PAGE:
An ERC Grant for mathematics applied to biology and medicine
Tracing the transmission of a gene, or modelling the reactions of certain cells to different treatments are current challenges in medicine and biology. However, the modelling of biological models presents difficulties. In particular, the size of the populations of cells studied can vary from a single cell to several thousand in a few days. Sylvie Méléard, Professor at the Centre for Applied Mathematics (CMAP*) and Member of the Institut Universitaire de France, has devoted her research to the development of mathematical models applied to biology. "What motivates me are the exchanges with biologists, to build new models and bring out new mathematical questions which will themselves lead to new biological reflections. The mathematical problems that emerge in this way are exciting and fresh," she says.
As the winner of an Advanced Grant awarded by the European Research Council (ERC), Sylvie Méléard will develop her SINGER project, which will study the stochastic dynamics of single cells. Organised in four parts, this project will take advantage of the network between biologists and mathematicians that Sylvie Méléard has built as holder of the 'Mathematical Modelling and Biodiversity' Chair.
First of all, the project will develop a model that aims to explain the presence of certain resistance genes within bacterial populations. Indeed, these particular genes are conserved in DNA fragments separated from the chromosome, called plasmids, which can be transferred from one bacterium to another by contact. Bacteria with such plasmids require additional resources to store them. It is therefore necessary to study the balance between cell demography and transfer capability and to see what behaviour this can lead to in the long term. The project will pay particular attention to a potential balance between bacteria with and without these resistance genes, or to more surprising cyclical phenomena that are difficult to capture mathematically.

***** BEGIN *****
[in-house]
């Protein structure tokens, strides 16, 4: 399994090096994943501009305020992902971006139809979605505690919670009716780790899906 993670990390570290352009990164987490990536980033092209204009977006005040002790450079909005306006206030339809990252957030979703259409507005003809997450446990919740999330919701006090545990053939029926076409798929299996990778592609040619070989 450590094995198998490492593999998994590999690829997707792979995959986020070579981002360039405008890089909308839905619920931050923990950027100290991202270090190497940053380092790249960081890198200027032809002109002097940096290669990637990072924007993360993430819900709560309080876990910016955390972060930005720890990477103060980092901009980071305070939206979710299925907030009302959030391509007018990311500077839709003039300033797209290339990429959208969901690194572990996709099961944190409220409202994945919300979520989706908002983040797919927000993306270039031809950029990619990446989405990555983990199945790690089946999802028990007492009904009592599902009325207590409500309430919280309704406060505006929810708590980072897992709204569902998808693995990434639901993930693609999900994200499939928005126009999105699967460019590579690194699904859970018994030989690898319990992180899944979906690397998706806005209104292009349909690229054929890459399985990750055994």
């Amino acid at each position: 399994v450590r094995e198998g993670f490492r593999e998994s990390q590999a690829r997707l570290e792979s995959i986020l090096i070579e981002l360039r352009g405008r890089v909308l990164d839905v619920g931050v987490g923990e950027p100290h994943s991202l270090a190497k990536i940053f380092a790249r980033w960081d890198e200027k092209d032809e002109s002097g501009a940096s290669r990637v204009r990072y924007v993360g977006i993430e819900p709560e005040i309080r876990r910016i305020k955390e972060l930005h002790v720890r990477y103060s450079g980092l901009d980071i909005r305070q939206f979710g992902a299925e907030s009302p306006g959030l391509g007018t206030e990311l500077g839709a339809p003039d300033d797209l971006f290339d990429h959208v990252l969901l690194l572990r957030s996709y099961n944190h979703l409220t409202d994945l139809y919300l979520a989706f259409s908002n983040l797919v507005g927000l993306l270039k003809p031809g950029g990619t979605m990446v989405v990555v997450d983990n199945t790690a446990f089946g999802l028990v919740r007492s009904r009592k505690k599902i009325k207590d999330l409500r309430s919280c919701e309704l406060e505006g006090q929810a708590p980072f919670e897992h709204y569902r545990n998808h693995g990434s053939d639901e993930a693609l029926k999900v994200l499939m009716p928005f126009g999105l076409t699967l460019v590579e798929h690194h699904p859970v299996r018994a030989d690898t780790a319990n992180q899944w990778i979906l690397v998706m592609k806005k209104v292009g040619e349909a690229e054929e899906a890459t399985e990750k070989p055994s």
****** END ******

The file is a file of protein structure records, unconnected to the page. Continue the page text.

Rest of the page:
Secondly, the project will establish systematic methods to characterise the lineages of individuals on an evolutionary scale. The aim is to be able to trace the evolution and transmission of a particular gene in a population over many generations, incorporating changes in the cellular environment. The third part is being developed jointly with doctors from the Hôpital Saint-Louis (AP-HP), and will model the cellular dynamics within the bone marrow. The challenges are to understand the mechanisms of invasion of cancer cells, particularly in the context of leukaemia, the appearance of resistance to chemotherapy, and the types of cells where mutations are more frequent.
The last part of the project will focus on bacteria that have been treated with antibiotics. Antibiotics mostly prevent bacteria from dividing, without necessarily killing them directly. Bacteria therefore continue to grow, forming very large and elongated cells, a phenomenon that is still poorly understood, but which is observed by new biological observation techniques known as "single cell", which are being developed in particular by a team from the University of Edinburgh that is part of the project.
This ERC funding will enable Sylvie Méléard to put together a team of young researchers to fully explore the various aspects of SINGER, with the aim of mathematically studying new models of evolution at the population level, and to deduce new long-term strategies for medical treatment.
* CMAP: a joint research unit of CNRS, École Polytechnique - Institut Polytechnique de Paris
About Sylvie Méléard:
Sylvie Méléard has been a professor at the Centre for Applied Mathematics (CMAP) at the École polytechnique since 2006 and has held the "Mathematical Modelling and Biodiversity" Chair since its founding in 2009. She leads a research team studying population dynamics and evolution with the help of her research in probability and stochastic processes. Knight of the Legion of Honour, she has supervised nearly 20 doctoral students and participated in the writing of a hundred research papers. Sylvie Méléard is therefore a leader in probabilistic modelling for biodiversity.
More information on her personal website
About the ERC Advanced Grant:
Awarded by the European Research Council (ERC), the Advanced Grants aim to support breakthrough projects that push back the frontiers of knowledge. They are awarded to established scientists on the sole basis of excellence. These grants are part of the EU's research and innovation programme, Horizon Europe.
Read more about the grants